I have old switches at home for the fan and lights. In short, 2 switches to control fan and lights separately.

Recently, I've been trying to add a timer switch which requires neutral and it doesn't seem to work as expected.

The wire setup, which worked with regular switches, enter image description here

on left, there is black, red, and white and copper on right, there is black, white, and copper.

  • Red(left) + black(right) = light on
  • Black(left) + black(right) = fan on

My old switches didn't have ground connected and only had the above two connected. Copper ones and white ones were connected to each other- which I don't quite understand why.

Anyways, what I tried was - For light switch, have red(left) and black(right) connected. - For fan switch, have black(left) and black(right) as hot and load, and use white one from connected white wires as neutral.

What happened was initially, the switch seemed to work (well, at least the light indicator was on), but as soon as I touched any buttons, it died. light switch continued to work.

Was hot and load possibly flipped? I still don't quite understand why the switch behaved/died the way it did even with this assumption.

Any help here would be tremendously appreciative!!

  • What exactly did you do with the neutrals? All you say is "I don't quite understand why they are connected" and "use white one as neutral". Mar 22, 2019 at 10:33
  • @Harper sorry for confusion, previously in the box, white ones from 2 incoming wires to the junction were connected to each other. and same with the copper wires. Previosuly owner did it, and I don't know why.
    – Jason K
    Mar 22, 2019 at 10:50
  • 2
    What did you do with the other neutral? Mar 22, 2019 at 11:06

1 Answer 1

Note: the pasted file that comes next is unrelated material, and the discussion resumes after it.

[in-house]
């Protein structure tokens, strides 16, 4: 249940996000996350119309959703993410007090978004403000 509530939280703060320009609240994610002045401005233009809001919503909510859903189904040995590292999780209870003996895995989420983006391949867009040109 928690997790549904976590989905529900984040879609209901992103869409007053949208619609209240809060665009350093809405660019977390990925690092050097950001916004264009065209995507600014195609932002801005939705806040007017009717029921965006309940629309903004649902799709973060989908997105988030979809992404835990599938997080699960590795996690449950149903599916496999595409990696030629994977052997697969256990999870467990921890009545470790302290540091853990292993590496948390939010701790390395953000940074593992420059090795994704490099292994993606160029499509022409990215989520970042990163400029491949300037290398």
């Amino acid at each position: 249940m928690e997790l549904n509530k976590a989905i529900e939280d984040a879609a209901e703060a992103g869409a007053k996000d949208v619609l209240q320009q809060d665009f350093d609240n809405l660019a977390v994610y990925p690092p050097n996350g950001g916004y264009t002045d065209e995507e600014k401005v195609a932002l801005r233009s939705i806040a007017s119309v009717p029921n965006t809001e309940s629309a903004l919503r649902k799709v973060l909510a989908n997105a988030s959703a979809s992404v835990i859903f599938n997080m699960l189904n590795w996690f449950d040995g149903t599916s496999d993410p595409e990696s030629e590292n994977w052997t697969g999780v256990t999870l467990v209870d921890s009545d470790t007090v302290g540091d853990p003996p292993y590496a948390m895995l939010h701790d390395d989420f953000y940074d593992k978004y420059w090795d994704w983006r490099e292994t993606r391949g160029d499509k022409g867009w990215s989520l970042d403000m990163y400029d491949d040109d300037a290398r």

You believe the multiple neutrals are spare

It's real common for novices in electrical to see extra wires, and just assume they are spare wires waiting around for you.

That is not the case. It is quite rare for electricians to install "extra" wires. Every wire has a job.

Electricity flows in loops

Hot is available at the supply wire, and there's a second wire in the supply line - neutral. Those ultimately go back to opposite sides of the supply transformer - that's half a loop.

Electricity flowed out the hot wire, went through the switch, out the fan cable and on to the fan where it did the work, and then where? Not the ground, that's for safety. It came back on the fan cable's neutral wire. Then did it just end in the box capped off? No, the neutrals were connected, so it went onto the supply neutral wire, completing the loop.

You attached the supply neutral to the switch so at least it would power up.

... or not

As for the fan, power goes to it, tries to come back on the neutral, and can't... which raises the voltage on the fan's neutral wire to 120V, as voltage is simply backing up with nowhere to go. Tell me you insulated it and capped it off.

If you just left this "spare" neutral loose in the box, then it's a 120V time bomb. If the wire manages to short to either neutral or safety ground, the fan will power up momentarily, but the connection will be poor, causing a series arc fault. If it shorts to ground, it also creates a ground fault, a particularly bad thing in a bathroom.

Double especially if there is another problem with the ground, because that ground fault could electrify all the grounds between here and the problem.

You wouldn't have expected a neutral to be hazardous (it's connected back to the panel, right? Oh wait...) Anyway, yeah. Electrical tends to be full of minefields.

So. The right answer is to rejoin the neutrals, and add the smart switch's neutral to that bundle of neutrals, so all are connected.

Also, I would say that if you want to do any future electrical, I recommend getting a primer on the subject so you can get a well-rounded understanding of how things work. A book on electrial that feels accessible to you is a good start. You can't really google it; the subject is too broad.

  • Thanks for the detailed answer. Now I have a much better understanding of the situation. I did connect to the wires but never disconnected the joined neutral though. May be it was a faulty switch? I am out of ideas on why it wouldn't work though. I will try to find a good primer as you suggested.
    – Jason K
    Mar 22, 2019 at 15:58

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